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[quote name='herbanrenewal']We are in the early stages of planning Antarctica for sometime between Nov 2019 and February 2020. Was South Georgia worth the extra time or did you wish there was some other part of the itinerary you would have preferred? Just looking at the map and knowing nothing of the area yet I'm wondering the advantages of time in South Georgia vs more time on the peninsula.[/quote]

[quote name='MMDown Under']Yes. The wildlife on South Georgia have to be seen to be believed. If you have time, I suggest Falkland Islands, South Georgia and Antarctica, all of which are unique.

Trip Advisor Antarctica Forum has an invaluable wealth of information on cruising to Antarctica to help you choose.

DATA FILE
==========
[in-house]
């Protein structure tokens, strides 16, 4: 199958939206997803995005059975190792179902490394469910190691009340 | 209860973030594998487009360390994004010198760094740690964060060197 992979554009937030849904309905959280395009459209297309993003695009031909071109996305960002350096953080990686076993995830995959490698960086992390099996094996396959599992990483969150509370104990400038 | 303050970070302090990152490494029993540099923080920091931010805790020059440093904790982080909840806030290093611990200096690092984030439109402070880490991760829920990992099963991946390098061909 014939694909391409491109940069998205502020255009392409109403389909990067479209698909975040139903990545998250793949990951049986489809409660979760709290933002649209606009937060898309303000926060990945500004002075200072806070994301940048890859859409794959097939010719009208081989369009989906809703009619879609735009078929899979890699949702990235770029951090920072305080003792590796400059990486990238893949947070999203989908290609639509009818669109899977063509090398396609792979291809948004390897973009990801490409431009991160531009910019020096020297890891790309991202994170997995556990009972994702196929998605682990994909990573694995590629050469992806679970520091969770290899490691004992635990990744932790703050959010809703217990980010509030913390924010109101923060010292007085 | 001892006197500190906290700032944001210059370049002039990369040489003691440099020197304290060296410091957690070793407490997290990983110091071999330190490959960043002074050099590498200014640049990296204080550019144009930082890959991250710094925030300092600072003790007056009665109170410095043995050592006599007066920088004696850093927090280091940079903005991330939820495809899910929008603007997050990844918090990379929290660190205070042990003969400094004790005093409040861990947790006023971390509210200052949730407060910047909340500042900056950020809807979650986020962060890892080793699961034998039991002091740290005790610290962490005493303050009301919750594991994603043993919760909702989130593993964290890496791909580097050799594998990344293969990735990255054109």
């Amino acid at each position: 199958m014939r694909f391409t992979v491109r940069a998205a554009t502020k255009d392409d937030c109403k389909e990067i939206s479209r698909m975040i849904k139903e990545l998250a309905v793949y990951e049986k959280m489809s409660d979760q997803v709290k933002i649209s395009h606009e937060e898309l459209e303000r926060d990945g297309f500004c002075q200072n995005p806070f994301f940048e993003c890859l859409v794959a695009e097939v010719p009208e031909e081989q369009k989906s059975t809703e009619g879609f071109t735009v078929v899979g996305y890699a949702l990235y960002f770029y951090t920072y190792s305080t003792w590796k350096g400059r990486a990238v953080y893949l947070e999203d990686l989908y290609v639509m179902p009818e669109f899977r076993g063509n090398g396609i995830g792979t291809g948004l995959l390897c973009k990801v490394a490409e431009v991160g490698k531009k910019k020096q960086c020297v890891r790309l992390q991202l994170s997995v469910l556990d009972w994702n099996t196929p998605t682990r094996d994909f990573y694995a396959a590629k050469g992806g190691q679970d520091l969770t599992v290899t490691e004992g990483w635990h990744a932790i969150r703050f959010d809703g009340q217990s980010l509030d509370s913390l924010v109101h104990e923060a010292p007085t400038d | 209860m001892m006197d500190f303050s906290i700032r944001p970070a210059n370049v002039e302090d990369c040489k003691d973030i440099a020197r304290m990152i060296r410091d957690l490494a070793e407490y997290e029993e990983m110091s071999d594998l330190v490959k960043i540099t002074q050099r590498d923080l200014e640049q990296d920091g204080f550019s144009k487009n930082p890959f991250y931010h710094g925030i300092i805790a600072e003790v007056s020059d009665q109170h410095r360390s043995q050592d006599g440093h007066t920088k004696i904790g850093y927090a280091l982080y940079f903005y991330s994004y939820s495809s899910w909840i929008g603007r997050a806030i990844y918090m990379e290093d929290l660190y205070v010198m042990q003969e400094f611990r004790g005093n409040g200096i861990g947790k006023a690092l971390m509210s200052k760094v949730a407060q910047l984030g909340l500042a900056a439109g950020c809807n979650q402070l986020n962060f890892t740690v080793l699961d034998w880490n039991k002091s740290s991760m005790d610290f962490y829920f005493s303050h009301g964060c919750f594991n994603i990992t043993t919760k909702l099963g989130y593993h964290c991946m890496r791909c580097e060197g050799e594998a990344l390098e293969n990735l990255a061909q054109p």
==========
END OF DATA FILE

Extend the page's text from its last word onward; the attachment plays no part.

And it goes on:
Critterchick - I really enjoyed your review, which should be compulsory reading for those considering the "free charter flight" to Ushuaia.[/quote]

We actually lost one of our three days on South Georgia because the Captain chose to outrun a storm. The upside was that we got to visit Elephant Island instead and tour around in the zodiacs. I think we would have been happy either way, but are very, very happy that we did the Falklands and SGI - the geography and history in both places is fascinating. And I got to watch a border collie at work in the Falklands.

If we get to go again, I'm torn between doing the same route or "just" visiting Antarctica. I think the latter, as I have plenty of terrific penguin/seal/bird pictures, and would love to see more of the Antarctic peninsula.

And, tragically, we paid extra for the charter flight. A fail on both sides of the transaction - lesson learned. Had I not been dealing with elderly/ill parents at the time we booked, I would have paid more attention.